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  5. "Twoje rodzeństwo pije wino."

"Twoje rodzeństwo pije wino."

Translation:Your siblings are drinking wine.

December 21, 2015

33 Comments


https://www.duolingo.com/profile/Mipk

Shouldn't it be piją if it's rodzeństwo ie. Plural


https://www.duolingo.com/profile/tadjanow

'Rodzeństwo' is singular.


https://www.duolingo.com/profile/JohannaWeidlich

What if I would want to say : Your sibling IS drinking wine? Would it be the same Polish sentence?


https://www.duolingo.com/profile/Jellei

It is accepted here, although such an interpretation is unusual. At least in Polish, if it's one sibling, you'd just specify whether it's a brother or a sister.


https://www.duolingo.com/profile/dieprinzessin

How sg does rodzeństwo behave ? It takes a sg verbform apparently but possessive pronoun. Twoje... How about adjectives, pl or sg ?


https://www.duolingo.com/profile/Jellei

There are no surprises, if it's singular, then it takes singular forms of everything.

"Rodzeństwo" is neuter, and neuter forms are identical to not masculine-personal plural, so this indeed might be confusing. But it's definitely neuter singular possessives, neuter singular adjectives, etc.


https://www.duolingo.com/profile/dieprinzessin

Thanks. Easier that way :D


https://www.duolingo.com/profile/dont_tread_on_me

wtf,"Your siblings are drinking wine." but i was just told rodzienstwo is singular, i mean seriously what the heck???


https://www.duolingo.com/profile/Camilo-A2

I agree. That sentence is super confusing. Why is a singular word translated into plural in English?


https://www.duolingo.com/profile/tadjanow

'Rodzeństwo' is a group noun, which is singular even though it describes more than one person.

A similar thing happens in English for example with the word 'group' - you say a group os peoplr is doing something, so the word group describes multiple people despite being singular.


https://www.duolingo.com/profile/mistaF

I wouldnt really say it's similar in English. A group is still a singular object even if it contains several people, at least in American English. I can get on board with siblings in Polish in that regard I guess. In British English though, group nouns use the plural verb.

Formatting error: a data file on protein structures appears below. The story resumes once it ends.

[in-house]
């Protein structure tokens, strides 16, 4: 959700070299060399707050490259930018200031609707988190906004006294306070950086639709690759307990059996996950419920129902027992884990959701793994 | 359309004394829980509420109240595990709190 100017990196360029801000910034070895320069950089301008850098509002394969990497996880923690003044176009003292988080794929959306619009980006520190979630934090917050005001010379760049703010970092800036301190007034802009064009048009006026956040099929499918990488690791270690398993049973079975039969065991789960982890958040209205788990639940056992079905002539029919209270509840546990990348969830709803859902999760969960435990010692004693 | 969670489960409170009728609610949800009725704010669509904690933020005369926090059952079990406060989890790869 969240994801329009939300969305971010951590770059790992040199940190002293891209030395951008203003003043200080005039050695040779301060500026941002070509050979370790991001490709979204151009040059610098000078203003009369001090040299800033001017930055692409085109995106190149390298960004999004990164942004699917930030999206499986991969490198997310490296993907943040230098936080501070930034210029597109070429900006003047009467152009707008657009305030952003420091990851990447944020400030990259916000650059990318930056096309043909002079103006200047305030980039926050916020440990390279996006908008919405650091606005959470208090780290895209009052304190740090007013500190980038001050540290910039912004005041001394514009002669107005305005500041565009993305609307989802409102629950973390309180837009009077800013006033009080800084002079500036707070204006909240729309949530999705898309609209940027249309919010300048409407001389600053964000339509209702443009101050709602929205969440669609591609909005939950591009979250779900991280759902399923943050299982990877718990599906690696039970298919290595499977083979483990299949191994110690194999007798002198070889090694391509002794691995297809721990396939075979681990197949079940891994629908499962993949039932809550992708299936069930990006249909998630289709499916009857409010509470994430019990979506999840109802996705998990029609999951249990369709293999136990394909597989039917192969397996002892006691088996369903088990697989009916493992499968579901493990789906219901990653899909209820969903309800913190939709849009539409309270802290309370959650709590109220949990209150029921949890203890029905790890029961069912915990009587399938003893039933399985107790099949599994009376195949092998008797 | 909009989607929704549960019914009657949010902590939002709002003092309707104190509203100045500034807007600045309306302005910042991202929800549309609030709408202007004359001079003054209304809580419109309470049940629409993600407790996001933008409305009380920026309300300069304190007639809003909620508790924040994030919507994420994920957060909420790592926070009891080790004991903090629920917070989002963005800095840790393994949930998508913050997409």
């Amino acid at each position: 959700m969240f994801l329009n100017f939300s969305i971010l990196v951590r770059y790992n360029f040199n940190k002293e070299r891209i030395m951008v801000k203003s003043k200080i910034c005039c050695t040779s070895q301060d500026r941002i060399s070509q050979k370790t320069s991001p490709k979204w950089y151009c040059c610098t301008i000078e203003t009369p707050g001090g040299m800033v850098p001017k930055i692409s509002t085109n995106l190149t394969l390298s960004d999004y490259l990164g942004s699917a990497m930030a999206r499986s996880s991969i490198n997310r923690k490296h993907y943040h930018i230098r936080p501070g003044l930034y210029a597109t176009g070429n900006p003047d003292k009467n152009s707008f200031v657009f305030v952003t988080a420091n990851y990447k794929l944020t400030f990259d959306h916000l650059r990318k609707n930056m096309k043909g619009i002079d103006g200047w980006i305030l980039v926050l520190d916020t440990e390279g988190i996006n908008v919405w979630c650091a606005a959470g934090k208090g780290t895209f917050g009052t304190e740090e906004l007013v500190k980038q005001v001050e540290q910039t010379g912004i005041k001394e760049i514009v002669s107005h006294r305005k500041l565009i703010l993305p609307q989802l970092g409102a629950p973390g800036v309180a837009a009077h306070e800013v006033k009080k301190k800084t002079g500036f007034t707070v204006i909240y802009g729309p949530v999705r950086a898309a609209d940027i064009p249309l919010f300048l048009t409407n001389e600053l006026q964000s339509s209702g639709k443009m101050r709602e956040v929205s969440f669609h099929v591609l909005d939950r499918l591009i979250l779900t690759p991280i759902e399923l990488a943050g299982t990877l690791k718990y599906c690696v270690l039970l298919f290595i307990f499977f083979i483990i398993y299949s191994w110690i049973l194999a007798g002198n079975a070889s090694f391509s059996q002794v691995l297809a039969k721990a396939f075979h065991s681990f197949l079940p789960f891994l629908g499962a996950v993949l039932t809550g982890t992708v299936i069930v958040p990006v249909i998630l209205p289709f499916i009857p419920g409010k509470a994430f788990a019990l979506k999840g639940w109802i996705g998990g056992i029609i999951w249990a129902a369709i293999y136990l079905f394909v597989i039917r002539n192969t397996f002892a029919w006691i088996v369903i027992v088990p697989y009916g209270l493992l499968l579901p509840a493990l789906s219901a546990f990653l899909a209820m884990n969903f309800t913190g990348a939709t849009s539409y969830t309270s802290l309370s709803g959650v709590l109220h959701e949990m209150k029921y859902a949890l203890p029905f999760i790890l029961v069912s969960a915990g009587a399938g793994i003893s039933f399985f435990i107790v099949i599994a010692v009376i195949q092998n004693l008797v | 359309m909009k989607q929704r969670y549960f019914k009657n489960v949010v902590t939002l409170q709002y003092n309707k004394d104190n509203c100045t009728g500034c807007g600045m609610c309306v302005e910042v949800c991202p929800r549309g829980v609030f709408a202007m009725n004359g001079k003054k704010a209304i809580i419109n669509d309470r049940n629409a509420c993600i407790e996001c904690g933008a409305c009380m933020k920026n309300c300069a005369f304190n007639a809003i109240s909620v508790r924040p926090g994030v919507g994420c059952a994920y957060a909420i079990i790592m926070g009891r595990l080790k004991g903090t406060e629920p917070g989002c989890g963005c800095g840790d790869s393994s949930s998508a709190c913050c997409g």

https://www.duolingo.com/profile/KristineKruszer

This confuses me too. I'm ok with a certain degree of "just because because" when I'm learning a new language, so long as there's not too many weird exceptions to learn, but a group of women kobiety, a group of mężczyzni, and a group of ludzie are all plural and not treated as singular. Not sure what makes this the exemption


https://www.duolingo.com/profile/alik1989

How about "My family is drinking wine"?

Family denotes a group of people, but it's grammatically singular.


https://www.duolingo.com/profile/doktacee

A group noun is singular in English in a case where the group is understood: the class (of students), the school, the church, the family, the neighborhood (lots of neighbors). Sibling is a singular word in English and siblingS is plural. Siblings would be the equivalent of brothers AND sisters without distinguishing the genders of the members of that family.


https://www.duolingo.com/profile/jabramsohn

German speakers often have the reverse problem with "glasses" and "pants" in English. They're single objects but have plural words. In Hebrew, "water" and "sky" are always plural.

All this is to say that just as words often vary in gender between languages, they can also sometimes vary in number, even for the same concept.


https://www.duolingo.com/profile/JoelWiener

In rodzeństwo, do you pronounce the letters "d z" separately, or together like an english J sound?


https://www.duolingo.com/profile/Jellei

Neither - although a lot closer to the second option. There is a number of digraphs in Polish, and the one that makes the English J sound is dż, not dz.

The 'dz' sounds in not a popular one in English, but you can find it sometimes - think of the last sound of the word "woods".